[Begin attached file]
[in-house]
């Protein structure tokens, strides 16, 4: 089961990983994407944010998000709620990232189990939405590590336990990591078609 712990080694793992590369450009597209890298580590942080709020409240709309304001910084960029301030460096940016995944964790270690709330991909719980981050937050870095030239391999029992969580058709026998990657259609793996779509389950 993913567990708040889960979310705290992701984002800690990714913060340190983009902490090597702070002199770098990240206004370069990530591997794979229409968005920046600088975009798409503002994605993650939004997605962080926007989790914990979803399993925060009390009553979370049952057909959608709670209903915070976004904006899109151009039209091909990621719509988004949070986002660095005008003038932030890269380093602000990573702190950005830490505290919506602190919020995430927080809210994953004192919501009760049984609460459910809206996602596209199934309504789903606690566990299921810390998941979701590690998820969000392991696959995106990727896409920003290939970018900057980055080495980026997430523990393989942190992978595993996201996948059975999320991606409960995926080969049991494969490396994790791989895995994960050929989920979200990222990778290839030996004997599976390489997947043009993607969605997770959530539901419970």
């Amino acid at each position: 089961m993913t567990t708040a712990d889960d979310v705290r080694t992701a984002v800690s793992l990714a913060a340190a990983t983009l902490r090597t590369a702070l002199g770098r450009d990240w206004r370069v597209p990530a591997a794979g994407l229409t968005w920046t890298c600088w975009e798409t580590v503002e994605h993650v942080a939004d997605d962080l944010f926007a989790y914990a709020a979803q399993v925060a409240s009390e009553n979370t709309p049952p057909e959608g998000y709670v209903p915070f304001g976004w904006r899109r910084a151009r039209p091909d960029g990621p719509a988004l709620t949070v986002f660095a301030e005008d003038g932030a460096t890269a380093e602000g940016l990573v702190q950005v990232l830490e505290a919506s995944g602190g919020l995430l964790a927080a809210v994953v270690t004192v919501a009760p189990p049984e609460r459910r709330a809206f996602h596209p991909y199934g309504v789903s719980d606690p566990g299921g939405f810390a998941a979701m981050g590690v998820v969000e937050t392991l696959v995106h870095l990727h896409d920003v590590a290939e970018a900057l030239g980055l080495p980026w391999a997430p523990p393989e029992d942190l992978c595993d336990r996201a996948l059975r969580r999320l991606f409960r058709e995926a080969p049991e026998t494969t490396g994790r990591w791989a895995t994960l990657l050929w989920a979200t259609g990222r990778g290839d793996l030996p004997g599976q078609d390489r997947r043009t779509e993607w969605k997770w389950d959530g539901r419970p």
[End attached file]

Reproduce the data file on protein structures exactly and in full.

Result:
[in-house]
């Protein structure tokens, strides 16, 4: 089961990983994407944010998000709620990232189990939405590590336990990591078609 712990080694793992590369450009597209890298580590942080709020409240709309304001910084960029301030460096940016995944964790270690709330991909719980981050937050870095030239391999029992969580058709026998990657259609793996779509389950 993913567990708040889960979310705290992701984002800690990714913060340190983009902490090597702070002199770098990240206004370069990530591997794979229409968005920046600088975009798409503002994605993650939004997605962080926007989790914990979803399993925060009390009553979370049952057909959608709670209903915070976004904006899109151009039209091909990621719509988004949070986002660095005008003038932030890269380093602000990573702190950005830490505290919506602190919020995430927080809210994953004192919501009760049984609460459910809206996602596209199934309504789903606690566990299921810390998941979701590690998820969000392991696959995106990727896409920003290939970018900057980055080495980026997430523990393989942190992978595993996201996948059975999320991606409960995926080969049991494969490396994790791989895995994960050929989920979200990222990778290839030996004997599976390489997947043009993607969605997770959530539901419970």
């Amino acid at each position: 089961m993913t567990t708040a712990d889960d979310v705290r080694t992701a984002v800690s793992l990714a913060a340190a990983t983009l902490r090597t590369a702070l002199g770098r450009d990240w206004r370069v597209p990530a591997a794979g994407l229409t968005w920046t890298c600088w975009e798409t580590v503002e994605h993650v942080a939004d997605d962080l944010f926007a989790y914990a709020a979803q399993v925060a409240s009390e009553n979370t709309p049952p057909e959608g998000y709670v209903p915070f304001g976004w904006r899109r910084a151009r039209p091909d960029g990621p719509a988004l709620t949070v986002f660095a301030e005008d003038g932030a460096t890269a380093e602000g940016l990573v702190q950005v990232l830490e505290a919506s995944g602190g919020l995430l964790a927080a809210v994953v270690t004192v919501a009760p189990p049984e609460r459910r709330a809206f996602h596209p991909y199934g309504v789903s719980d606690p566990g299921g939405f810390a998941a979701m981050g590690v998820v969000e937050t392991l696959v995106h870095l990727h896409d920003v590590a290939e970018a900057l030239g980055l080495p980026w391999a997430p523990p393989e029992d942190l992978c595993d336990r996201a996948l059975r969580r999320l991606f409960r058709e995926a080969p049991e026998t494969t490396g994790r990591w791989a895995t994960l990657l050929w989920a979200t259609g990222r990778g290839d793996l030996p004997g599976q078609d390489r997947r043009t779509e993607w969605k997770w389950d959530g539901r419970p």